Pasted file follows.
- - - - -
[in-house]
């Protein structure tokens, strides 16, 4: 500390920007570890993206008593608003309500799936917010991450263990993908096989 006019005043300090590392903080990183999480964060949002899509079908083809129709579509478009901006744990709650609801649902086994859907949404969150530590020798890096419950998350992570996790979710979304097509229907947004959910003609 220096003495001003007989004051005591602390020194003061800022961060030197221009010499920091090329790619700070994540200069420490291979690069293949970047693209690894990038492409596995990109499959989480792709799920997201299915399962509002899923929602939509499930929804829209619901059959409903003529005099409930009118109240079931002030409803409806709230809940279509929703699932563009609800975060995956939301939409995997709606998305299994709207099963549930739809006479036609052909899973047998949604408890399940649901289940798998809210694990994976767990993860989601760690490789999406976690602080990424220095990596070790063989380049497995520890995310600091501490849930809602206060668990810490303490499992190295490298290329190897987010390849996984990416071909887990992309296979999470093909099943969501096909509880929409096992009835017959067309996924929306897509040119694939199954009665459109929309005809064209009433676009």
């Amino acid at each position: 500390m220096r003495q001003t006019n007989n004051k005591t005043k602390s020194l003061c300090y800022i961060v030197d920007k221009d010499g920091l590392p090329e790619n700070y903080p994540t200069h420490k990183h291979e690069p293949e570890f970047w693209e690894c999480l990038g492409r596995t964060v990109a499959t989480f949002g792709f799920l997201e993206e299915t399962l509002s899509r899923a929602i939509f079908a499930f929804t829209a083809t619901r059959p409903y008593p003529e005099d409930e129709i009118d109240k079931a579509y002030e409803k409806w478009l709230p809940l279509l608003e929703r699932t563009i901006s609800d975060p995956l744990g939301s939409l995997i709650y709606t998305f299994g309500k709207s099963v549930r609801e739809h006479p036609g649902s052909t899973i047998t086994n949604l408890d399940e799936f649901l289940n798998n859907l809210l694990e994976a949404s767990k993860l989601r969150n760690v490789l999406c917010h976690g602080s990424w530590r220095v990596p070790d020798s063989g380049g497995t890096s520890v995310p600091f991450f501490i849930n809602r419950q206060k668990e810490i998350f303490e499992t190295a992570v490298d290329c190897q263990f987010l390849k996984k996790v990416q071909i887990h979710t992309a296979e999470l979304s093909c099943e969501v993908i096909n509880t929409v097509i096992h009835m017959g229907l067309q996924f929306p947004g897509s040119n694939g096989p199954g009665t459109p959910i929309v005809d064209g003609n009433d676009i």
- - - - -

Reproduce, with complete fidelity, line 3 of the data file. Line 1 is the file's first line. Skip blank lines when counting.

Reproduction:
């Amino acid at each position: 500390m220096r003495q001003t006019n007989n004051k005591t005043k602390s020194l003061c300090y800022i961060v030197d920007k221009d010499g920091l590392p090329e790619n700070y903080p994540t200069h420490k990183h291979e690069p293949e570890f970047w693209e690894c999480l990038g492409r596995t964060v990109a499959t989480f949002g792709f799920l997201e993206e299915t399962l509002s899509r899923a929602i939509f079908a499930f929804t829209a083809t619901r059959p409903y008593p003529e005099d409930e129709i009118d109240k079931a579509y002030e409803k409806w478009l709230p809940l279509l608003e929703r699932t563009i901006s609800d975060p995956l744990g939301s939409l995997i709650y709606t998305f299994g309500k709207s099963v549930r609801e739809h006479p036609g649902s052909t899973i047998t086994n949604l408890d399940e799936f649901l289940n798998n859907l809210l694990e994976a949404s767990k993860l989601r969150n760690v490789l999406c917010h976690g602080s990424w530590r220095v990596p070790d020798s063989g380049g497995t890096s520890v995310p600091f991450f501490i849930n809602r419950q206060k668990e810490i998350f303490e499992t190295a992570v490298d290329c190897q263990f987010l390849k996984k996790v990416q071909i887990h979710t992309a296979e999470l979304s093909c099943e969501v993908i096909n509880t929409v097509i096992h009835m017959g229907l067309q996924f929306p947004g897509s040119n694939g096989p199954g009665t459109p959910i929309v005809d064209g003609n009433d676009i």